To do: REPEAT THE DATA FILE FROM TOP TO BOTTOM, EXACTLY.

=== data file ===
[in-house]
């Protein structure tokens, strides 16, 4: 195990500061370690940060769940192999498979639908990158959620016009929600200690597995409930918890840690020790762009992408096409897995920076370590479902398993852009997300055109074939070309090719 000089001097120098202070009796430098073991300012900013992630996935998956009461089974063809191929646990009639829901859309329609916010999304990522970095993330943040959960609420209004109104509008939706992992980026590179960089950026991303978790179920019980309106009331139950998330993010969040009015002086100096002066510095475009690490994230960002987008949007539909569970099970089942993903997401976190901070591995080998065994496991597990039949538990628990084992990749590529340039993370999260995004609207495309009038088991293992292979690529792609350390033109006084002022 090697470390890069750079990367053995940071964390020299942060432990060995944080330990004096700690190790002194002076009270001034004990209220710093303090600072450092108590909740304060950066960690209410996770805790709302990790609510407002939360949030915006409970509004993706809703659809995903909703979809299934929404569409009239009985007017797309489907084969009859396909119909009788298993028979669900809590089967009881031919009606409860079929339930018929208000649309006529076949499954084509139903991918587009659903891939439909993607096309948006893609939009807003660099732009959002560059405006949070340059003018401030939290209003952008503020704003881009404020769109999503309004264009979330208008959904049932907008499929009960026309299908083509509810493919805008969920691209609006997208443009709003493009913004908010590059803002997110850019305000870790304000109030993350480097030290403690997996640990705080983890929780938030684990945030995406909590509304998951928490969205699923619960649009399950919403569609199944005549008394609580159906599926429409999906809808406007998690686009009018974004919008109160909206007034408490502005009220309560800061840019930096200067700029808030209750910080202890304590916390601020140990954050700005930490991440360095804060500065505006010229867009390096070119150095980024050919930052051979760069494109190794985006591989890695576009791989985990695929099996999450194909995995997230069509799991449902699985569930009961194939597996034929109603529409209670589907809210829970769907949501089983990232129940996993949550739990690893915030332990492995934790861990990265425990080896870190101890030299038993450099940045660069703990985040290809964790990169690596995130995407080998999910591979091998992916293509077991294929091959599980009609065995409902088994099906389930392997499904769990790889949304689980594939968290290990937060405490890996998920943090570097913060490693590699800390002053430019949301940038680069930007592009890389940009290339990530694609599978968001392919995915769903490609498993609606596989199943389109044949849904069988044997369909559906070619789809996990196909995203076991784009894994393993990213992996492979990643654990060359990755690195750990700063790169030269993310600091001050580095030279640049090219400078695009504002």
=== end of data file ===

[in-house]
């Protein structure tokens, strides 16, 4: 195990500061370690940060769940192999498979639908990158959620016009929600200690597995409930918890840690020790762009992408096409897995920076370590479902398993852009997300055109074939070309090719 000089001097120098202070009796430098073991300012900013992630996935998956009461089974063809191929646990009639829901859309329609916010999304990522970095993330943040959960609420209004109104509008939706992992980026590179960089950026991303978790179920019980309106009331139950998330993010969040009015002086100096002066510095475009690490994230960002987008949007539909569970099970089942993903997401976190901070591995080998065994496991597990039949538990628990084992990749590529340039993370999260995004609207495309009038088991293992292979690529792609350390033109006084002022 090697470390890069750079990367053995940071964390020299942060432990060995944080330990004096700690190790002194002076009270001034004990209220710093303090600072450092108590909740304060950066960690209410996770805790709302990790609510407002939360949030915006409970509004993706809703659809995903909703979809299934929404569409009239009985007017797309489907084969009859396909119909009788298993028979669900809590089967009881031919009606409860079929339930018929208000649309006529076949499954084509139903991918587009659903891939439909993607096309948006893609939009807003660099732009959002560059405006949070340059003018401030939290209003952008503020704003881009404020769109999503309004264009979330208008959904049932907008499929009960026309299908083509509810493919805008969920691209609006997208443009709003493009913004908010590059803002997110850019305000870790304000109030993350480097030290403690997996640990705080983890929780938030684990945030995406909590509304998951928490969205699923619960649009399950919403569609199944005549008394609580159906599926429409999906809808406007998690686009009018974004919008109160909206007034408490502005009220309560800061840019930096200067700029808030209750910080202890304590916390601020140990954050700005930490991440360095804060500065505006010229867009390096070119150095980024050919930052051979760069494109190794985006591989890695576009791989985990695929099996999450194909995995997230069509799991449902699985569930009961194939597996034929109603529409209670589907809210829970769907949501089983990232129940996993949550739990690893915030332990492995934790861990990265425990080896870190101890030299038993450099940045660069703990985040290809964790990169690596995130995407080998999910591979091998992916293509077991294929091959599980009609065995409902088994099906389930392997499904769990790889949304689980594939968290290990937060405490890996998920943090570097913060490693590699800390002053430019949301940038680069930007592009890389940009290339990530694609599978968001392919995915769903490609498993609606596989199943389109044949849904069988044997369909559906070619789809996990196909995203076991784009894994393993990213992996492979990643654990060359990755690195750990700063790169030269993310600091001050580095030279640049090219400078695009504002």